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The Case for Digging Deeper: Soil Organic Carbon Storage, Dynamics, and Controls in Our Changing World

1
Department of Renewable Resources, University of Alberta, 442 Earth Sciences Building, Edmonton, AB T6G 2E3, Canada
2
School of Environmental and Forest Sciences, University of Washington, 318 Bloedel Hall, Box 352100, Seattle, WA 98195-2100, USA
*
Author to whom correspondence should be addressed.
This paper is included as a chapter of the Master Degree Thesis of the first author entitled Soil Carbon and Nitrogen Stocks: Underestimation with Common Sampling Methods, and Effects of Thinning and Fertilization Treatments in a Coastal Pacific Northwest Forest published by the University of Washington in 2017.
Soil Syst. 2019, 3(2), 28; https://doi.org/10.3390/soilsystems3020028
Received: 30 December 2018 / Revised: 4 April 2019 / Accepted: 4 April 2019 / Published: 9 April 2019
Most of our terrestrial carbon (C) storage occurs in soils as organic C derived from living organisms. Therefore, the fate of soil organic C (SOC) in response to changes in climate, land use, and management is of great concern. Here we provide a unified conceptual model for SOC cycling by gathering the available information on SOC sources, dissolved organic C (DOC) dynamics, and soil biogeochemical processes. The evidence suggests that belowground C inputs (from roots and microorganisms) are the dominant source of both SOC and DOC in most ecosystems. Considering our emerging understanding of SOC protection mechanisms and long-term storage, we highlight the present need to sample (often ignored) deeper soil layers. Contrary to long-held biases, deep SOC—which contains most of the global amount and is often hundreds to thousands of years old—is susceptible to decomposition on decadal timescales when the environmental conditions under which it accumulated change. Finally, we discuss the vulnerability of SOC in different soil types and ecosystems globally, as well as identify the need for methodological standardization of SOC quality and quantity analyses. Further study of SOC protection mechanisms and the deep soil biogeochemical environment will provide valuable information about controls on SOC cycling, which in turn may help prioritize C sequestration initiatives and provide key insights into climate-carbon feedbacks. View Full-Text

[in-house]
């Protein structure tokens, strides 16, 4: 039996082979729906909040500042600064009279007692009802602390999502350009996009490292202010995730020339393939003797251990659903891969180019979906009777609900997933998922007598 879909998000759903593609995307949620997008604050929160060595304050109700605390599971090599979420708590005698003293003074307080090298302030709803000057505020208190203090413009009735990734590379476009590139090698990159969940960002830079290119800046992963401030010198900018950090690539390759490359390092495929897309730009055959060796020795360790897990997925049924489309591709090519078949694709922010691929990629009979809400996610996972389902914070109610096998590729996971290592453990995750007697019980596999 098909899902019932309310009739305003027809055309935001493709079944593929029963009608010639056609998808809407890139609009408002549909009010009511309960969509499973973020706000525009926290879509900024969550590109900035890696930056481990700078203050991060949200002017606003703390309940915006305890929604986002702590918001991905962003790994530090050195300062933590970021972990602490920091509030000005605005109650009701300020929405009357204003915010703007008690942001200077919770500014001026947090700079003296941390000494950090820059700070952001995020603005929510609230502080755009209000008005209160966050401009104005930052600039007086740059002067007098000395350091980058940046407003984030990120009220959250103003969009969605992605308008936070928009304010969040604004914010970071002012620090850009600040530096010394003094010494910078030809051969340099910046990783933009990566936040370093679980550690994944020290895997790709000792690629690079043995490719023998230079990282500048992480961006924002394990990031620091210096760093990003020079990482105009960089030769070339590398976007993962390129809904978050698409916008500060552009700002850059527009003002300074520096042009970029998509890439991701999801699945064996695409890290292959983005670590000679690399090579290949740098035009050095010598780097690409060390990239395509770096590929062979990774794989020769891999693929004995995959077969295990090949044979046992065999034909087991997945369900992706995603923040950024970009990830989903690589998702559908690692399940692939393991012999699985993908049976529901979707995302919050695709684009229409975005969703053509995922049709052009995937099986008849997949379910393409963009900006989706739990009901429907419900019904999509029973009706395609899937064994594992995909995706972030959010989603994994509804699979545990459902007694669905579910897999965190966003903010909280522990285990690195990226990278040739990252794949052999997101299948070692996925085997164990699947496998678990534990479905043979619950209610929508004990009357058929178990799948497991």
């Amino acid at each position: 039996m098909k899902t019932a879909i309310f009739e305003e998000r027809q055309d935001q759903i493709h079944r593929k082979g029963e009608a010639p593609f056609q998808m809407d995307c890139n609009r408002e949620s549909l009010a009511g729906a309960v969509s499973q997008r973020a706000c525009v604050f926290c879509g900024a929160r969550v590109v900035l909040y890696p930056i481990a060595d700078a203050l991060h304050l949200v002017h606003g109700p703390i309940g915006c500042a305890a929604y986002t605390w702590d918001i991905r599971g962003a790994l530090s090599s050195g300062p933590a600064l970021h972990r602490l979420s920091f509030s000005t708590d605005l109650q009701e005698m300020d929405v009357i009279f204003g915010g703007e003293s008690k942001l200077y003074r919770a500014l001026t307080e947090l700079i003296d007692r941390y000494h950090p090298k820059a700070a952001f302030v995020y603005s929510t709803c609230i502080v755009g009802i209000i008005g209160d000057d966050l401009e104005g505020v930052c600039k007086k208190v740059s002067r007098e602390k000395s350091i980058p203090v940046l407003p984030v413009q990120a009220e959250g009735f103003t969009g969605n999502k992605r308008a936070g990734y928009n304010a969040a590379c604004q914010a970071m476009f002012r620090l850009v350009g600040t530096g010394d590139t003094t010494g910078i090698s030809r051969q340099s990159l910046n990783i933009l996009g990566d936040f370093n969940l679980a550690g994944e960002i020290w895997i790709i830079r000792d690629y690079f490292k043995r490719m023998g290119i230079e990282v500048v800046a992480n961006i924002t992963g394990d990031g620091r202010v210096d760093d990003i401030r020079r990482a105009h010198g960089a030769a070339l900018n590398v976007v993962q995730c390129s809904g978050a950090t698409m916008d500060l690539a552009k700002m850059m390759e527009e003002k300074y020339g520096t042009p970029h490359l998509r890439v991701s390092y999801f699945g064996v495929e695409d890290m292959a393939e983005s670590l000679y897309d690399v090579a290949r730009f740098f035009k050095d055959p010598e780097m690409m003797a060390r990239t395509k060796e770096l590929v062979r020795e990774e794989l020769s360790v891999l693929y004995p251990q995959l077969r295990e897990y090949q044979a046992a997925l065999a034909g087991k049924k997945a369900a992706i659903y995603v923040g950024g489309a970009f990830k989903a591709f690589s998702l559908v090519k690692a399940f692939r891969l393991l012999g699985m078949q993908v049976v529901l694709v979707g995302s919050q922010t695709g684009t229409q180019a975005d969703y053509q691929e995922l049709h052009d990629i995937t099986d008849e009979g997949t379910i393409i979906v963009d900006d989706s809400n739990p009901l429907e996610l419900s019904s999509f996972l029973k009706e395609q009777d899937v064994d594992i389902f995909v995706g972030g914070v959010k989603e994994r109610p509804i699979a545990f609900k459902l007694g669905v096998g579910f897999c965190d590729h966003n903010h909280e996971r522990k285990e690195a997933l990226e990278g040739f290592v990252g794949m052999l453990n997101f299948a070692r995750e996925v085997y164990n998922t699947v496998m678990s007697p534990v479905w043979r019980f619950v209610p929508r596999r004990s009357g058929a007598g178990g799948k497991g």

Keywords: soil organic carbon; deep SOC protection; microbial processing; biogeochemical processes; dissolved OC; C sources; C sequestration; climate change; land use; management soil organic carbon; deep SOC protection; microbial processing; biogeochemical processes; dissolved OC; C sources; C sequestration; climate change; land use; management
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MDPI and ACS Style

Gross, C.D.; Harrison, R.B. The Case for Digging Deeper: Soil Organic Carbon Storage, Dynamics, and Controls in Our Changing World. Soil Syst. 2019, 3, 28. https://doi.org/10.3390/soilsystems3020028

AMA Style

Gross CD, Harrison RB. The Case for Digging Deeper: Soil Organic Carbon Storage, Dynamics, and Controls in Our Changing World. Soil Systems. 2019; 3(2):28. https://doi.org/10.3390/soilsystems3020028

Chicago/Turabian Style

Gross, Cole D., and Robert B. Harrison 2019. "The Case for Digging Deeper: Soil Organic Carbon Storage, Dynamics, and Controls in Our Changing World" Soil Systems 3, no. 2: 28. https://doi.org/10.3390/soilsystems3020028

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